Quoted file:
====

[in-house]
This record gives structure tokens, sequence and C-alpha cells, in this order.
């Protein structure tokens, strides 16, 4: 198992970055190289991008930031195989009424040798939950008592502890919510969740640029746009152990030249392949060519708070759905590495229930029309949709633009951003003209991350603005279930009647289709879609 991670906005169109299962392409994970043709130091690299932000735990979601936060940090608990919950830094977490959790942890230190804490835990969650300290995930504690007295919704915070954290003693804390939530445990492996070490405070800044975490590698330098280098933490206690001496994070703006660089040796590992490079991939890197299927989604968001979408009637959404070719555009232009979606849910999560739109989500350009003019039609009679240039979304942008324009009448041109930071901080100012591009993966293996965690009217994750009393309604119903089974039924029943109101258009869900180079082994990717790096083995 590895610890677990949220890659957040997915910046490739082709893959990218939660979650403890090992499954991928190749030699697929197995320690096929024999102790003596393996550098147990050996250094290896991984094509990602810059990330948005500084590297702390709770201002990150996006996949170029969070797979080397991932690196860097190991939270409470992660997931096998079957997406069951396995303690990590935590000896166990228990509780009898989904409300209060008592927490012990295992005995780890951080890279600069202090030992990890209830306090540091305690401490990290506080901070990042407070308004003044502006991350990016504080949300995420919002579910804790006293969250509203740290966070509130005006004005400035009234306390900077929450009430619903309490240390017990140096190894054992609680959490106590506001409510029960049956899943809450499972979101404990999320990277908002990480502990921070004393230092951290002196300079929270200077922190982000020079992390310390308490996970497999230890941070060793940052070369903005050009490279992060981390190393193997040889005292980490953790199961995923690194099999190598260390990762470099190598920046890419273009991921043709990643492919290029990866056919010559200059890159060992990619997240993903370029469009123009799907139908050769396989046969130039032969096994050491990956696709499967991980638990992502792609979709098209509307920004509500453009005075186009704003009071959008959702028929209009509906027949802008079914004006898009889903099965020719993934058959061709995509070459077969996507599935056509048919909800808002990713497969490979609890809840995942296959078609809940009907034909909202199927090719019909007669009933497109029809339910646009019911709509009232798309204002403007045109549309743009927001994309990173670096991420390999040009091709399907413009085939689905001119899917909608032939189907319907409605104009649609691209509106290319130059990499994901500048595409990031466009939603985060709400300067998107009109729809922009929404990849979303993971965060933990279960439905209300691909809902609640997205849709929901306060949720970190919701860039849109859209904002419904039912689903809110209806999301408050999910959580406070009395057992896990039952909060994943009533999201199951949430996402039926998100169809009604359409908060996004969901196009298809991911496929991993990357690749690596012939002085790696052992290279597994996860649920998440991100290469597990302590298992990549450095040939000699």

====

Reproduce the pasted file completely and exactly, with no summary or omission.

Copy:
[in-house]
This record gives structure tokens, sequence and C-alpha cells, in this order.
């Protein structure tokens, strides 16, 4: 198992970055190289991008930031195989009424040798939950008592502890919510969740640029746009152990030249392949060519708070759905590495229930029309949709633009951003003209991350603005279930009647289709879609 991670906005169109299962392409994970043709130091690299932000735990979601936060940090608990919950830094977490959790942890230190804490835990969650300290995930504690007295919704915070954290003693804390939530445990492996070490405070800044975490590698330098280098933490206690001496994070703006660089040796590992490079991939890197299927989604968001979408009637959404070719555009232009979606849910999560739109989500350009003019039609009679240039979304942008324009009448041109930071901080100012591009993966293996965690009217994750009393309604119903089974039924029943109101258009869900180079082994990717790096083995 590895610890677990949220890659957040997915910046490739082709893959990218939660979650403890090992499954991928190749030699697929197995320690096929024999102790003596393996550098147990050996250094290896991984094509990602810059990330948005500084590297702390709770201002990150996006996949170029969070797979080397991932690196860097190991939270409470992660997931096998079957997406069951396995303690990590935590000896166990228990509780009898989904409300209060008592927490012990295992005995780890951080890279600069202090030992990890209830306090540091305690401490990290506080901070990042407070308004003044502006991350990016504080949300995420919002579910804790006293969250509203740290966070509130005006004005400035009234306390900077929450009430619903309490240390017990140096190894054992609680959490106590506001409510029960049956899943809450499972979101404990999320990277908002990480502990921070004393230092951290002196300079929270200077922190982000020079992390310390308490996970497999230890941070060793940052070369903005050009490279992060981390190393193997040889005292980490953790199961995923690194099999190598260390990762470099190598920046890419273009991921043709990643492919290029990866056919010559200059890159060992990619997240993903370029469009123009799907139908050769396989046969130039032969096994050491990956696709499967991980638990992502792609979709098209509307920004509500453009005075186009704003009071959008959702028929209009509906027949802008079914004006898009889903099965020719993934058959061709995509070459077969996507599935056509048919909800808002990713497969490979609890809840995942296959078609809940009907034909909202199927090719019909007669009933497109029809339910646009019911709509009232798309204002403007045109549309743009927001994309990173670096991420390999040009091709399907413009085939689905001119899917909608032939189907319907409605104009649609691209509106290319130059990499994901500048595409990031466009939603985060709400300067998107009109729809922009929404990849979303993971965060933990279960439905209300691909809902609640997205849709929901306060949720970190919701860039849109859209904002419904039912689903809110209806999301408050999910959580406070009395057992896990039952909060994943009533999201199951949430996402039926998100169809009604359409908060996004969901196009298809991911496929991993990357690749690596012939002085790696052992290279597994996860649920998440991100290469597990302590298992990549450095040939000699």